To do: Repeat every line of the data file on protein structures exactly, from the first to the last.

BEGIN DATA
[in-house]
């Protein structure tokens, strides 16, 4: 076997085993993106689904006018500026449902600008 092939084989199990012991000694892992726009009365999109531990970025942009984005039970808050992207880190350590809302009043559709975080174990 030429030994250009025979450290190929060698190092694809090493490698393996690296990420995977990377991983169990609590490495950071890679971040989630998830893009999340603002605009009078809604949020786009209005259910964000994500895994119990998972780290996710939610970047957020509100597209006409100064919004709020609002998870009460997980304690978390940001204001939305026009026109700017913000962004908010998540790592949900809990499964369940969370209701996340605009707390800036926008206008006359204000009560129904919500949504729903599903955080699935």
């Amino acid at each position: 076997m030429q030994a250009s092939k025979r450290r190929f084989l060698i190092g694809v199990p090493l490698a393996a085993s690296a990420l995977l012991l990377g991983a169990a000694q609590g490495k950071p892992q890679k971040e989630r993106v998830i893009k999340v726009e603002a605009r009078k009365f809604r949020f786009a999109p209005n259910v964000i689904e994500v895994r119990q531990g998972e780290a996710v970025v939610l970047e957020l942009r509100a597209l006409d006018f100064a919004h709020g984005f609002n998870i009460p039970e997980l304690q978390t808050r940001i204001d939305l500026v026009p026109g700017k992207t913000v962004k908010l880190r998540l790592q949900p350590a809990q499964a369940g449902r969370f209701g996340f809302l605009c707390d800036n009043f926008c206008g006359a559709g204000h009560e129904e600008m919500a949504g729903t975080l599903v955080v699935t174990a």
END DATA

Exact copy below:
[in-house]
């Protein structure tokens, strides 16, 4: 076997085993993106689904006018500026449902600008 092939084989199990012991000694892992726009009365999109531990970025942009984005039970808050992207880190350590809302009043559709975080174990 030429030994250009025979450290190929060698190092694809090493490698393996690296990420995977990377991983169990609590490495950071890679971040989630998830893009999340603002605009009078809604949020786009209005259910964000994500895994119990998972780290996710939610970047957020509100597209006409100064919004709020609002998870009460997980304690978390940001204001939305026009026109700017913000962004908010998540790592949900809990499964369940969370209701996340605009707390800036926008206008006359204000009560129904919500949504729903599903955080699935």
């Amino acid at each position: 076997m030429q030994a250009s092939k025979r450290r190929f084989l060698i190092g694809v199990p090493l490698a393996a085993s690296a990420l995977l012991l990377g991983a169990a000694q609590g490495k950071p892992q890679k971040e989630r993106v998830i893009k999340v726009e603002a605009r009078k009365f809604r949020f786009a999109p209005n259910v964000i689904e994500v895994r119990q531990g998972e780290a996710v970025v939610l970047e957020l942009r509100a597209l006409d006018f100064a919004h709020g984005f609002n998870i009460p039970e997980l304690q978390t808050r940001i204001d939305l500026v026009p026109g700017k992207t913000v962004k908010l880190r998540l790592q949900p350590a809990q499964a369940g449902r969370f209701g996340f809302l605009c707390d800036n009043f926008c206008g006359a559709g204000h009560e129904e600008m919500a949504g729903t975080l599903v955080v699935t174990a």